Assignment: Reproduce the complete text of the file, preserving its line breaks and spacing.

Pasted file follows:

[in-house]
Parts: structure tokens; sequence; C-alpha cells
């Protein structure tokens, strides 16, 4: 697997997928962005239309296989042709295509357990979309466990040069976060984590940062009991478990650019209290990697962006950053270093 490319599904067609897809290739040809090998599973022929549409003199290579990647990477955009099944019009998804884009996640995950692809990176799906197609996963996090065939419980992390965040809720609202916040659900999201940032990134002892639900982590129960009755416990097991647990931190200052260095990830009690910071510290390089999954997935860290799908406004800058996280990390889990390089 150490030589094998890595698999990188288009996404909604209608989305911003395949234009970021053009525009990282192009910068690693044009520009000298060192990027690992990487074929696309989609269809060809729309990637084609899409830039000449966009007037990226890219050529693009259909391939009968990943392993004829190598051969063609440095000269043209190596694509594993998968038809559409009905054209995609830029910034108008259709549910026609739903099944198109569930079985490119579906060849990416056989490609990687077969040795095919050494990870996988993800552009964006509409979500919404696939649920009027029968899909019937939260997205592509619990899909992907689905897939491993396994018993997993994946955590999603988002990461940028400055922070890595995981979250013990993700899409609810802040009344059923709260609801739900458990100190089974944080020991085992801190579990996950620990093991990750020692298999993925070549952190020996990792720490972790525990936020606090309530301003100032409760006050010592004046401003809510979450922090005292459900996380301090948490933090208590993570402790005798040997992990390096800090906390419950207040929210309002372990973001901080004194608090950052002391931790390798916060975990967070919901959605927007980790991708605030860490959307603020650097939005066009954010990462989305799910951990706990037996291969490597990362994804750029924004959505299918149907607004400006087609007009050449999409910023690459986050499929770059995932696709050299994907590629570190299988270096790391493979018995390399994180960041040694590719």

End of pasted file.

[in-house]
Parts: structure tokens; sequence; C-alpha cells
């Protein structure tokens, strides 16, 4: 697997997928962005239309296989042709295509357990979309466990040069976060984590940062009991478990650019209290990697962006950053270093 490319599904067609897809290739040809090998599973022929549409003199290579990647990477955009099944019009998804884009996640995950692809990176799906197609996963996090065939419980992390965040809720609202916040659900999201940032990134002892639900982590129960009755416990097991647990931190200052260095990830009690910071510290390089999954997935860290799908406004800058996280990390889990390089 150490030589094998890595698999990188288009996404909604209608989305911003395949234009970021053009525009990282192009910068690693044009520009000298060192990027690992990487074929696309989609269809060809729309990637084609899409830039000449966009007037990226890219050529693009259909391939009968990943392993004829190598051969063609440095000269043209190596694509594993998968038809559409009905054209995609830029910034108008259709549910026609739903099944198109569930079985490119579906060849990416056989490609990687077969040795095919050494990870996988993800552009964006509409979500919404696939649920009027029968899909019937939260997205592509619990899909992907689905897939491993396994018993997993994946955590999603988002990461940028400055922070890595995981979250013990993700899409609810802040009344059923709260609801739900458990100190089974944080020991085992801190579990996950620990093991990750020692298999993925070549952190020996990792720490972790525990936020606090309530301003100032409760006050010592004046401003809510979450922090005292459900996380301090948490933090208590993570402790005798040997992990390096800090906390419950207040929210309002372990973001901080004194608090950052002391931790390798916060975990967070919901959605927007980790991708605030860490959307603020650097939005066009954010990462989305799910951990706990037996291969490597990362994804750029924004959505299918149907607004400006087609007009050449999409910023690459986050499929770059995932696709050299994907590629570190299988270096790391493979018995390399994180960041040694590719």